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KINT 7570 - The Euro crisis : Political and Economic Perspectives

Type d'enseignement : Seminar

Semester : Autumn 2017-2018

Number of hours : 24

Language of tuition : English

Voir les plans de cours et bibliographies

Pre-requisite

The students must have completed a course in International economics. Basic concepts in open macro such as exchange rate, forex market, interest rate parity, PPP, trilemma, international monetary system are needed and will not be reviewed in class. The mid-term exam will include questions on these concepts in the European context

Course Description

Since 2010, European countries have faced sequential crisis episodes which have generated serious social deterioration, fiscal imbalances and fragmented financial markets. How has Greece which weighs less than 5% of the Eurozone GDP put all the system at risk? Should euro be considered as an experiment that failed? Or can the entire European integration project emerge from the crisis strengthened? The euro crisis is arguably an interesting intersection of economics, politics, and current affairs. This course combines international macroeconomic theory, economic history and political theory to explain the crisis and draw lessons on monetary regimes beyond the specific event under study. Objective of the course: The euro crisis is arguably an interesting intersection of economics, politics, and current affairs. This course combines international macroeconomic theory, economic history and political theory to explain the crisis and draw lessons on monetary regimes beyond the specific event under study.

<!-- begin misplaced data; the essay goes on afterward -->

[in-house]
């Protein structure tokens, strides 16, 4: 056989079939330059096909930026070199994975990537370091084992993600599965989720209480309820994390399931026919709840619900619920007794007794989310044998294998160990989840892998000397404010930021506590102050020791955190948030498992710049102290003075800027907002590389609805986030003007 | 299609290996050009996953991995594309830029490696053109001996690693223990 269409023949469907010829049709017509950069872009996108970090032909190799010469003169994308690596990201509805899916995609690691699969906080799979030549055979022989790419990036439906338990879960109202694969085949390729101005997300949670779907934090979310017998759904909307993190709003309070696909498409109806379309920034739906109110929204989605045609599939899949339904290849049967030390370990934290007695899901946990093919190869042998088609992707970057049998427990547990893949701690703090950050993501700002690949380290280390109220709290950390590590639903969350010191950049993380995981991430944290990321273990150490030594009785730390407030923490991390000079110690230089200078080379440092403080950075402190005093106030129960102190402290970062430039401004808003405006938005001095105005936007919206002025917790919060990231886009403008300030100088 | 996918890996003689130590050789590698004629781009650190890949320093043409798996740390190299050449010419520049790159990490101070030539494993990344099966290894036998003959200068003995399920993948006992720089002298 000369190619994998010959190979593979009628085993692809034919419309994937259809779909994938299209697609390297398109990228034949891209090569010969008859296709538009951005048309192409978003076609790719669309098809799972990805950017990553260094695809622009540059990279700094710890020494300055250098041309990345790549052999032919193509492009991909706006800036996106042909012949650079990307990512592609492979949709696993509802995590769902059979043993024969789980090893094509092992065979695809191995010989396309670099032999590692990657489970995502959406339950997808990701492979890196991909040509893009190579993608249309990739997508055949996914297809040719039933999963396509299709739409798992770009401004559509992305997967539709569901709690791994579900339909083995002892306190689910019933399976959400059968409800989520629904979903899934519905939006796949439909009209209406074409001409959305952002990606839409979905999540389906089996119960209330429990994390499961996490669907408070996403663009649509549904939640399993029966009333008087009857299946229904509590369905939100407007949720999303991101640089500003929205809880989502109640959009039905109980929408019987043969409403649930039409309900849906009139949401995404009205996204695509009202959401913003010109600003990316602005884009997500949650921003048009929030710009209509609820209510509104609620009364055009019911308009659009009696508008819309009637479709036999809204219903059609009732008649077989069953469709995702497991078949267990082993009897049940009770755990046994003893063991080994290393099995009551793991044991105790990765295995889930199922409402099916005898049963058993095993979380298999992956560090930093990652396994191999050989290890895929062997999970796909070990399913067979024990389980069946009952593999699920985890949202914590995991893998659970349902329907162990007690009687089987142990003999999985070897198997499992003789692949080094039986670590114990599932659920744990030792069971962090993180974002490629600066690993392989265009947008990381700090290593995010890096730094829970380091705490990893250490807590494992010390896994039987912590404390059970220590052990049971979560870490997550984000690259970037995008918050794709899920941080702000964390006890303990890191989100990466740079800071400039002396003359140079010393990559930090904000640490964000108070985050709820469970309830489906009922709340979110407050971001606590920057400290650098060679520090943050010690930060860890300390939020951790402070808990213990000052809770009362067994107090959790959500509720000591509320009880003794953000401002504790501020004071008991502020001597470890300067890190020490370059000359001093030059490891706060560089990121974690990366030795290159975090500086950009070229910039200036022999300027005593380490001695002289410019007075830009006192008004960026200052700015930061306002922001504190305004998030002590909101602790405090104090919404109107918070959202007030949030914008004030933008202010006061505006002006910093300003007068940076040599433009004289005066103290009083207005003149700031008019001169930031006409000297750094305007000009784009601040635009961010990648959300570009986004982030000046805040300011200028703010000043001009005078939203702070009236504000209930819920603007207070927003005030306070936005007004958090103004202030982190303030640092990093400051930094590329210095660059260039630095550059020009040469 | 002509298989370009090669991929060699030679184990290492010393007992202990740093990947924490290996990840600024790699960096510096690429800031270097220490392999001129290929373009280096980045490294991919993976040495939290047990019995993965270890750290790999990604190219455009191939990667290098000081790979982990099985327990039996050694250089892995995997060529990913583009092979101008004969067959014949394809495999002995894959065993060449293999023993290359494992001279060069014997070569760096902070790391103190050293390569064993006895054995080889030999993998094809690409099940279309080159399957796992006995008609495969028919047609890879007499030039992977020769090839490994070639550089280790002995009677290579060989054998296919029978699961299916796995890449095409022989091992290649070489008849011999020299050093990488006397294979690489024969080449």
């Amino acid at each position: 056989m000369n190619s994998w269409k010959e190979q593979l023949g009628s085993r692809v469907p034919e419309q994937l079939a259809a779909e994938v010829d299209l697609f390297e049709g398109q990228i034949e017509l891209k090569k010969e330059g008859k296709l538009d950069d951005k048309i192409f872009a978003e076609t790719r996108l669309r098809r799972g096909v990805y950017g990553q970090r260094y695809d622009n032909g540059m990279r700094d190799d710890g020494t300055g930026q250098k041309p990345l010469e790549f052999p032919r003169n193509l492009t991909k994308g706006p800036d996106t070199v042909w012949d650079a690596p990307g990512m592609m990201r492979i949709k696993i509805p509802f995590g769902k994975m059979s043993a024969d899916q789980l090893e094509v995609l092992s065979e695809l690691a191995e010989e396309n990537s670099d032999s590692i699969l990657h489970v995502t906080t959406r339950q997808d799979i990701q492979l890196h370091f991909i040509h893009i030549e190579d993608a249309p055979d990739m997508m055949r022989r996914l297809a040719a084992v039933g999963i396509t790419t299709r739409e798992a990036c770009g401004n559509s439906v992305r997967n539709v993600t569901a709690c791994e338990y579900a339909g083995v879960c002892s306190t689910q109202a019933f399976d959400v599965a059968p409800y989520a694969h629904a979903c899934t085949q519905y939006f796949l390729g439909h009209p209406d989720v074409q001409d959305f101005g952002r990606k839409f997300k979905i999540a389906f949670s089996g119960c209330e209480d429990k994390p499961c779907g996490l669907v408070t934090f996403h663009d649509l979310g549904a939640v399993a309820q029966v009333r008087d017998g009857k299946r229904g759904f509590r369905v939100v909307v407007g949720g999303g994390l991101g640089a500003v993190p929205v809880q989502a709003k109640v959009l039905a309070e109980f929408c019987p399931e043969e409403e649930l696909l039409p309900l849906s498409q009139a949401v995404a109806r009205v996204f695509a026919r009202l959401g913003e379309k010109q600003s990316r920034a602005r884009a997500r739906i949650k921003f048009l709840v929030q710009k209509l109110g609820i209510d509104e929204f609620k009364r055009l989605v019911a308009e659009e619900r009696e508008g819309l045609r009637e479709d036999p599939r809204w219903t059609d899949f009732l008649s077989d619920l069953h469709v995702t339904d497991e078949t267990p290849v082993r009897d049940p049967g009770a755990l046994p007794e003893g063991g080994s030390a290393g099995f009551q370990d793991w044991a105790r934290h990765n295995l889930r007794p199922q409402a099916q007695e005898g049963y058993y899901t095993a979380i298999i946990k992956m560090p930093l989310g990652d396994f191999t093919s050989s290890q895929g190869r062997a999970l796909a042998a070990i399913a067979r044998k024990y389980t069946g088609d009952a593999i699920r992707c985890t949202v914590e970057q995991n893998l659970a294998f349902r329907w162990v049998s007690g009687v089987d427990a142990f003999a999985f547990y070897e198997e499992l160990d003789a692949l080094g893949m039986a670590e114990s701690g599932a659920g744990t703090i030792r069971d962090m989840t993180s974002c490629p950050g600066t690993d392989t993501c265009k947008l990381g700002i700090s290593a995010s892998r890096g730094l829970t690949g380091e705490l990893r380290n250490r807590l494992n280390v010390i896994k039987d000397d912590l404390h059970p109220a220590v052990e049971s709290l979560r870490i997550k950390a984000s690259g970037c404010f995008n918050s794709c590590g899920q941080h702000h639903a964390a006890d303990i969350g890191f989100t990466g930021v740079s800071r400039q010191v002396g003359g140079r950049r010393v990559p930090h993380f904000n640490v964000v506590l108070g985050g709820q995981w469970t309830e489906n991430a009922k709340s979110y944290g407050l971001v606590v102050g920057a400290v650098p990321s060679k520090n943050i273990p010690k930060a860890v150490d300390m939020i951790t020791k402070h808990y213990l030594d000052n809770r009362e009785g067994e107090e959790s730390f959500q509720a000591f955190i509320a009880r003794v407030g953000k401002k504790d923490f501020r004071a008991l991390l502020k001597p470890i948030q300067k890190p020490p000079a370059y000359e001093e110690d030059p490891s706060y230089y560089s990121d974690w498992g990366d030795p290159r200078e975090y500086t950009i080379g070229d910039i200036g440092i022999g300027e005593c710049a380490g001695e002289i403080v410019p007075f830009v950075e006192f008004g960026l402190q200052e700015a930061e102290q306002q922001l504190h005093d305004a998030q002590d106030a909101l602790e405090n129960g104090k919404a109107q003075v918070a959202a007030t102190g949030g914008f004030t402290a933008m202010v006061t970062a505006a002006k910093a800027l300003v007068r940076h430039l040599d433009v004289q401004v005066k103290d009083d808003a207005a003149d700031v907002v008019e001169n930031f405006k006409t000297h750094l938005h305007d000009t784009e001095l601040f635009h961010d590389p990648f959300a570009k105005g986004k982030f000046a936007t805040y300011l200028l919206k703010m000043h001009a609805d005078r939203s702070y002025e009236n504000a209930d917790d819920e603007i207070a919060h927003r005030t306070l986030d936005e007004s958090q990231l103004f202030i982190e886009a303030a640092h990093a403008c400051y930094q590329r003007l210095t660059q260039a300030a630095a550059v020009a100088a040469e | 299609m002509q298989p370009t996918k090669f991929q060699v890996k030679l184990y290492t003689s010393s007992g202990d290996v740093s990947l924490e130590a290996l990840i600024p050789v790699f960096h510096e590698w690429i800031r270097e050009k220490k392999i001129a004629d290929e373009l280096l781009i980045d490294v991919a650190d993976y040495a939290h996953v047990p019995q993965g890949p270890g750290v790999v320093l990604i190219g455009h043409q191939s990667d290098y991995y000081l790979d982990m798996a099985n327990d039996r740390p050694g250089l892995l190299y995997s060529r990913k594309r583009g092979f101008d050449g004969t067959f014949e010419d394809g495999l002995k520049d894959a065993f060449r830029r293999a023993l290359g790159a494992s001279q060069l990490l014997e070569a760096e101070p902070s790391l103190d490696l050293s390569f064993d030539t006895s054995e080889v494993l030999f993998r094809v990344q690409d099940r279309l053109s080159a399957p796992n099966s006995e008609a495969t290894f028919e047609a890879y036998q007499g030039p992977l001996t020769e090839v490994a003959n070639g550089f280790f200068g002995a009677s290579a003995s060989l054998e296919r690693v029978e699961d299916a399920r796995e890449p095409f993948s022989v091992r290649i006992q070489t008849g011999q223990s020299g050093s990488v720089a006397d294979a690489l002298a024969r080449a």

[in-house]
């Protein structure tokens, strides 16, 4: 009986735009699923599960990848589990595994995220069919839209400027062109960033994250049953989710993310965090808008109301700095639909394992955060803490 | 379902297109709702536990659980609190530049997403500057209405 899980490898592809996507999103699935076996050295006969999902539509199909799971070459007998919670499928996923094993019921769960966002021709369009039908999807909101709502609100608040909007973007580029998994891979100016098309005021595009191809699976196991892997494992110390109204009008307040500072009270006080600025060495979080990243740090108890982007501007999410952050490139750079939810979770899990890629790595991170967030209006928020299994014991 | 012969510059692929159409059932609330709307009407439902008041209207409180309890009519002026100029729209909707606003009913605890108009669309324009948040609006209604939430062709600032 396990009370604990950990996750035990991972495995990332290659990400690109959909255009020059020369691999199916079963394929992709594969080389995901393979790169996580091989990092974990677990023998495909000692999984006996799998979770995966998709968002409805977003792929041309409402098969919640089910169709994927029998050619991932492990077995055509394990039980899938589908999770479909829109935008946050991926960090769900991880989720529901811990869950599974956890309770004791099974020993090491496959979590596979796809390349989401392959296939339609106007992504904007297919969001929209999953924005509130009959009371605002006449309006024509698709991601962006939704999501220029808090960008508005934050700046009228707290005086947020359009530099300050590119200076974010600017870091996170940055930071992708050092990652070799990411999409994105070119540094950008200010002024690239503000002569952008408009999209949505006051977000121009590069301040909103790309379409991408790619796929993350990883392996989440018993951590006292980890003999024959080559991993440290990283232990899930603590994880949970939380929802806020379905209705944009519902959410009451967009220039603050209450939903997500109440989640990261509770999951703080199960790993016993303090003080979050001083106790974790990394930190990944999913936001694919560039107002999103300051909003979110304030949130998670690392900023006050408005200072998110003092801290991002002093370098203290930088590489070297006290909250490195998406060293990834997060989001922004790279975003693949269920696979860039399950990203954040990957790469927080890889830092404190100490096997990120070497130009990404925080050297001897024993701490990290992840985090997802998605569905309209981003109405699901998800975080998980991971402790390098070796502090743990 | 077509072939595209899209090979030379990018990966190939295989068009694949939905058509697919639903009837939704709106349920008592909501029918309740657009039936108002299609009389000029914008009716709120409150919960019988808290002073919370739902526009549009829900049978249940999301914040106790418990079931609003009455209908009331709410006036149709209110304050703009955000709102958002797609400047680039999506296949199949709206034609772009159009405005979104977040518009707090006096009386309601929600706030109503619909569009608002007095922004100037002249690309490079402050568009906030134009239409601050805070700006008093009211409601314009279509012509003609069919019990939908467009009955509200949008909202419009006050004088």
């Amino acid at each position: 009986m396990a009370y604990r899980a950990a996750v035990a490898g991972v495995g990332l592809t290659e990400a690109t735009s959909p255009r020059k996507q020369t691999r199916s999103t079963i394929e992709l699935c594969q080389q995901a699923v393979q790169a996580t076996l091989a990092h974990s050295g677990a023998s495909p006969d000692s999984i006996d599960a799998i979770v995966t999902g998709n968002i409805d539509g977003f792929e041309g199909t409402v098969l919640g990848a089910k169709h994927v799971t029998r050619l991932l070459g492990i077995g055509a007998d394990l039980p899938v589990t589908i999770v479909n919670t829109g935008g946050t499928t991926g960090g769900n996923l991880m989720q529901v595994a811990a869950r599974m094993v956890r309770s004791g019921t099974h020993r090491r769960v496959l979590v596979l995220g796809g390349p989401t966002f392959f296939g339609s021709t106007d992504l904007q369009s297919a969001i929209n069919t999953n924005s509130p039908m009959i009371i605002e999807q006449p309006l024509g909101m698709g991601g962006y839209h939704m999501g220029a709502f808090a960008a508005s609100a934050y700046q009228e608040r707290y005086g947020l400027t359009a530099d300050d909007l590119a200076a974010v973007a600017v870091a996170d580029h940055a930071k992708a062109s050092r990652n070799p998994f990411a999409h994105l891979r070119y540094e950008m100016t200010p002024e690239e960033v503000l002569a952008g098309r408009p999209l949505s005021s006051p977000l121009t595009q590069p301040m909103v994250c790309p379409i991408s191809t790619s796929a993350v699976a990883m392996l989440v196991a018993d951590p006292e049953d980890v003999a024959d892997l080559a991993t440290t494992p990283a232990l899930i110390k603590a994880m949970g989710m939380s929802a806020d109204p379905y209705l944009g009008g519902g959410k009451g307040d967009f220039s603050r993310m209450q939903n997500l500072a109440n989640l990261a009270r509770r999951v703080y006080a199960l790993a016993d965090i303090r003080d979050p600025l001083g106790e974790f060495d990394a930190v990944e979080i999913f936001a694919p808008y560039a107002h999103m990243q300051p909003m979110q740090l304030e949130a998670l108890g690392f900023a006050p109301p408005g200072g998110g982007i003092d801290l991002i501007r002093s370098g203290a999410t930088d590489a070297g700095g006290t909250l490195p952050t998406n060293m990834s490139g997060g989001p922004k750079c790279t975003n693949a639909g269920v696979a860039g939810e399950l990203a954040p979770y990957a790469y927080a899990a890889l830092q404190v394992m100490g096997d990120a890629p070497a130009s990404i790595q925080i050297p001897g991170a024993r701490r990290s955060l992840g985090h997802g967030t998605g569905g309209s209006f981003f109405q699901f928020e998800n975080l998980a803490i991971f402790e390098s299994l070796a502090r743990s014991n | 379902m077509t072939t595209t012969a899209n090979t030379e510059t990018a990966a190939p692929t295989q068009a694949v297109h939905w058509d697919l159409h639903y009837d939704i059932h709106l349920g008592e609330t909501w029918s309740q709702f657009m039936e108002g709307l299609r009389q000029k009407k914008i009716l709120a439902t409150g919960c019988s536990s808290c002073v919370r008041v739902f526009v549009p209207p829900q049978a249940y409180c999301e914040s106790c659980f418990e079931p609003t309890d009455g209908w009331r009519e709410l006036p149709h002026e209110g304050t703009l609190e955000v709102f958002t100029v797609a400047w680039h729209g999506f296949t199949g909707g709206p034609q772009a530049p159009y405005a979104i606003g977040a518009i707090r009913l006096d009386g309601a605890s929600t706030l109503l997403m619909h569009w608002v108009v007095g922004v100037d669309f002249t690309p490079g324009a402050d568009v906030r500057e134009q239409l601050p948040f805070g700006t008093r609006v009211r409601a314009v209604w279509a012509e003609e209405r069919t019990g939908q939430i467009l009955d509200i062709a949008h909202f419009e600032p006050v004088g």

Teachers

DELATTE, Anne-Laure (Directrice adjointe)

Course validation

- Class participation (30%): Students will be assigned some background reading prior to class and will be randomly asked to summarize it for the class using some prepared notes. Beside the short presentation at the beginning of the class, they are requested to actively participate during the class ; - Midterm exam (30%): 90 minutes ; - Final exam (40%): 180 minutes.

Workload

Students will be assigned readings before class. The reading load is expected to be 3 hours before each session.

Required reading

  • C. Wyplosz, "EMU: Why and How It Might Happen", The Journal of Economic Perspectives, Vol. 11, No. 4 (Autumn, 1997), pp. 3-21
  • Paul de Grawe, The Economics of Monetary Union, , 9th ed. Oxford, chapters 1-4
  • R. Sylla, The Transition to a Monetary Union in the United States, 1787–1795
  • P. Krugman, "Introduction", in Currency Crises, University of Chicago Press, (2000)
  • Reinhard and Rogoff, This Time Is Different, Eight Centuries of Financial Folly, chapter 14

Plans de cours et bibliographies